Only the really experienced hiker should attempt any backpacking trips in Death Valley. Most of the park has been left to its natural beauty as not many people actually do brave the terrain. Telescope Peak (which is 11,049 feet), the highest spot in Death Valley is a good hike even in the summer because the higher elevation provides for cooler temperatures. The trail is seven miles one way with a 3,000-foot elevation change.
Another exciting hike is the trail leading from the lowest point in the U.S. Death Valley Monument up inside a crater of an extinct volcano. Remember to always bring at least a gallon of water a day if hiking. A back county permit is not necessary to hike Death Valley.
The lack of trails and a vast range of Death Valley National Park make it an ideal place for experienced backpackers to enjoy sweeping views, unique geology, and solitude for days at a time. Open washes, canyon bottoms, and abandoned dirt roads offer the best routes into the backcountry, according to the park website.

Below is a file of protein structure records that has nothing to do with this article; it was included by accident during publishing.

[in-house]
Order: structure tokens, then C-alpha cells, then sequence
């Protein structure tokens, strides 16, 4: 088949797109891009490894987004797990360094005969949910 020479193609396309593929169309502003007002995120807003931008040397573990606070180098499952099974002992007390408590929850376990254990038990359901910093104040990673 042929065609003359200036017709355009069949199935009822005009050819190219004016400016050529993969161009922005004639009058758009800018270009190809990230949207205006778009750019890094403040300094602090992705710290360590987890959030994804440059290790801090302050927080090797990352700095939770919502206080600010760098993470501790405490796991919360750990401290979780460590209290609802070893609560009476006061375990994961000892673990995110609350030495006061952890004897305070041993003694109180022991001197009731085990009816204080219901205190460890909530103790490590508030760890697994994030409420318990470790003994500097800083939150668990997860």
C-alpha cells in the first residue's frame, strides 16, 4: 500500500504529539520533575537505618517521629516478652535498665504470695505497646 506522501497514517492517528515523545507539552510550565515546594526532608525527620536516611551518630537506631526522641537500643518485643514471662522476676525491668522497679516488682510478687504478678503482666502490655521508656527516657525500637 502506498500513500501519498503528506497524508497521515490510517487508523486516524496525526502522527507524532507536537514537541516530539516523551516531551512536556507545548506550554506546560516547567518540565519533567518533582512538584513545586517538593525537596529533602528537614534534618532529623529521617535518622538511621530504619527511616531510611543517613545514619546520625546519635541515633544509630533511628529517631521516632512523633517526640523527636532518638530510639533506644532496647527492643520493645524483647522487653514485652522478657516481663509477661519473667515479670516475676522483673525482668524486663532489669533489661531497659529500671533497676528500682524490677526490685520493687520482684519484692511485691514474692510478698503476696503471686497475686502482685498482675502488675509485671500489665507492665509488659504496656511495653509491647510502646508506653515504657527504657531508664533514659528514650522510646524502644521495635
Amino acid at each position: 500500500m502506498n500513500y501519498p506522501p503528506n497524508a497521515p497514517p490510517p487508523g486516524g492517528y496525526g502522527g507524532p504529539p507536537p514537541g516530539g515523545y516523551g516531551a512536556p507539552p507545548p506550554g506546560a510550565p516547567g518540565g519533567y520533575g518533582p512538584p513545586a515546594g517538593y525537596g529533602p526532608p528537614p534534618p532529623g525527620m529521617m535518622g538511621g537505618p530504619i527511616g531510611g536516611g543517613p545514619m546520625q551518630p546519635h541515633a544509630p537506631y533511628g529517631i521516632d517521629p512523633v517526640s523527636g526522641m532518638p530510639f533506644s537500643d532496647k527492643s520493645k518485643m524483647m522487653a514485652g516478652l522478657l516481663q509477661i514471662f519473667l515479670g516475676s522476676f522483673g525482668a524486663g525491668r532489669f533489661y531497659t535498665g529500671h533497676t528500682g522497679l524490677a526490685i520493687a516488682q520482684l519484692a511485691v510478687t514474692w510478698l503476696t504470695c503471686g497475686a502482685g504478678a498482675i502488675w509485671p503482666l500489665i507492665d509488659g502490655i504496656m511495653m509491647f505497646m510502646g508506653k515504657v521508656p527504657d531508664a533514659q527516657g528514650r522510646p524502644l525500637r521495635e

Park rangers ask overnight and longer-range backpackers to check in at the Furnace Creek Visitor Center or Stovepipe Wells Ranger Station to obtain a free backcountry permit and learn about the Leave No Trace guidelines for minimal-impact camping.
Death Valley National Park allows bicycles on hundreds of miles of roads that are open to traffic and on designed bike routes in developed areas. The National Park Service prohibits mountain bikes in wilderness areas. Bicyclists must ride single files on roads within the park.